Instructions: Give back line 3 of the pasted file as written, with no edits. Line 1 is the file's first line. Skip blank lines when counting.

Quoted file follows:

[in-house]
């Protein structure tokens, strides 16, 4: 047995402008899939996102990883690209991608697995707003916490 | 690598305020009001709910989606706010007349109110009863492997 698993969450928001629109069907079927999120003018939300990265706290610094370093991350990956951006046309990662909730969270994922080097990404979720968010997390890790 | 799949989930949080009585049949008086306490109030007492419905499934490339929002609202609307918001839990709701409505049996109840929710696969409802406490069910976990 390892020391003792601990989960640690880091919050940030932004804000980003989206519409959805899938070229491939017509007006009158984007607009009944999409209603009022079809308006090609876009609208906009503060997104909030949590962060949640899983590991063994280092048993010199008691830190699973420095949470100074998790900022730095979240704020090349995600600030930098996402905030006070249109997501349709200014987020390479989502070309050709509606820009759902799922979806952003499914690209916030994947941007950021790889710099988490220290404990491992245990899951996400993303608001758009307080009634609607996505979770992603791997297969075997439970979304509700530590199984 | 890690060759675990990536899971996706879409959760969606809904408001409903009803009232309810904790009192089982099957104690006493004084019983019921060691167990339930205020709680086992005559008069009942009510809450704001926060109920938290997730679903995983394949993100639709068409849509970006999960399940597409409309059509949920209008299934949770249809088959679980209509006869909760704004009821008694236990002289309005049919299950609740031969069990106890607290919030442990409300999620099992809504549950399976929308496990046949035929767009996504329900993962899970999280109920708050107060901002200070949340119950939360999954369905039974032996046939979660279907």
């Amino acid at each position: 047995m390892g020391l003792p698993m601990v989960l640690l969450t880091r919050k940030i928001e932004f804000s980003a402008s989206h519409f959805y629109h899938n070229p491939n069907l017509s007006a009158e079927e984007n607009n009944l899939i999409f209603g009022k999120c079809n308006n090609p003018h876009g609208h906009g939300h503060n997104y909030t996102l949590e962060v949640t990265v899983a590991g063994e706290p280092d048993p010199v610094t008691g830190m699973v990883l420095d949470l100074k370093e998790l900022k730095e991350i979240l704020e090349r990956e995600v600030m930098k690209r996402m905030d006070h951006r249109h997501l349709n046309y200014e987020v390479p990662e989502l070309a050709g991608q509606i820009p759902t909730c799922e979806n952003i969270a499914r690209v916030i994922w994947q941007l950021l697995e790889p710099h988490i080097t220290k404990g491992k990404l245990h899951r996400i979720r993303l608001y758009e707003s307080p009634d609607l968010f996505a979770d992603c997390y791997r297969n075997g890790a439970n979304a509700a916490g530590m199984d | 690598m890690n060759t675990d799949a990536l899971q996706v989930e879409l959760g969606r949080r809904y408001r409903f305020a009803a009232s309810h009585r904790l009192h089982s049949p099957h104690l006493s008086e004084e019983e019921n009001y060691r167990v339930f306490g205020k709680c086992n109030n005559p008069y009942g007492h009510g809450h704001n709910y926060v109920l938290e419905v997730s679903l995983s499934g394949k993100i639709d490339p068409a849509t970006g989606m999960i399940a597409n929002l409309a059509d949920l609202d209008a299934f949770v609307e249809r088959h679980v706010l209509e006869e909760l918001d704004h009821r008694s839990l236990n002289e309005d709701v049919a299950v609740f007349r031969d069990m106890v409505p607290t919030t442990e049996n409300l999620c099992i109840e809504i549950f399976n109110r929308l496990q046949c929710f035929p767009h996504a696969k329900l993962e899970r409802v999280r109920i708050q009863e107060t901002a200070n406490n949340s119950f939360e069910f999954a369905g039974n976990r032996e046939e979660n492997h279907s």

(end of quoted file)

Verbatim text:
């Amino acid at each position: 047995m390892g020391l003792p698993m601990v989960l640690l969450t880091r919050k940030i928001e932004f804000s980003a402008s989206h519409f959805y629109h899938n070229p491939n069907l017509s007006a009158e079927e984007n607009n009944l899939i999409f209603g009022k999120c079809n308006n090609p003018h876009g609208h906009g939300h503060n997104y909030t996102l949590e962060v949640t990265v899983a590991g063994e706290p280092d048993p010199v610094t008691g830190m699973v990883l420095d949470l100074k370093e998790l900022k730095e991350i979240l704020e090349r990956e995600v600030m930098k690209r996402m905030d006070h951006r249109h997501l349709n046309y200014e987020v390479p990662e989502l070309a050709g991608q509606i820009p759902t909730c799922e979806n952003i969270a499914r690209v916030i994922w994947q941007l950021l697995e790889p710099h988490i080097t220290k404990g491992k990404l245990h899951r996400i979720r993303l608001y758009e707003s307080p009634d609607l968010f996505a979770d992603c997390y791997r297969n075997g890790a439970n979304a509700a916490g530590m199984d | 690598m890690n060759t675990d799949a990536l899971q996706v989930e879409l959760g969606r949080r809904y408001r409903f305020a009803a009232s309810h009585r904790l009192h089982s049949p099957h104690l006493s008086e004084e019983e019921n009001y060691r167990v339930f306490g205020k709680c086992n109030n005559p008069y009942g007492h009510g809450h704001n709910y926060v109920l938290e419905v997730s679903l995983s499934g394949k993100i639709d490339p068409a849509t970006g989606m999960i399940a597409n929002l409309a059509d949920l609202d209008a299934f949770v609307e249809r088959h679980v706010l209509e006869e909760l918001d704004h009821r008694s839990l236990n002289e309005d709701v049919a299950v609740f007349r031969d069990m106890v409505p607290t919030t442990e049996n409300l999620c099992i109840e809504i549950f399976n109110r929308l496990q046949c929710f035929p767009h996504a696969k329900l993962e899970r409802v999280r109920i708050q009863e107060t901002a200070n406490n949340s119950f939360e069910f999954a369905g039974n976990r032996e046939e979660n492997h279907s």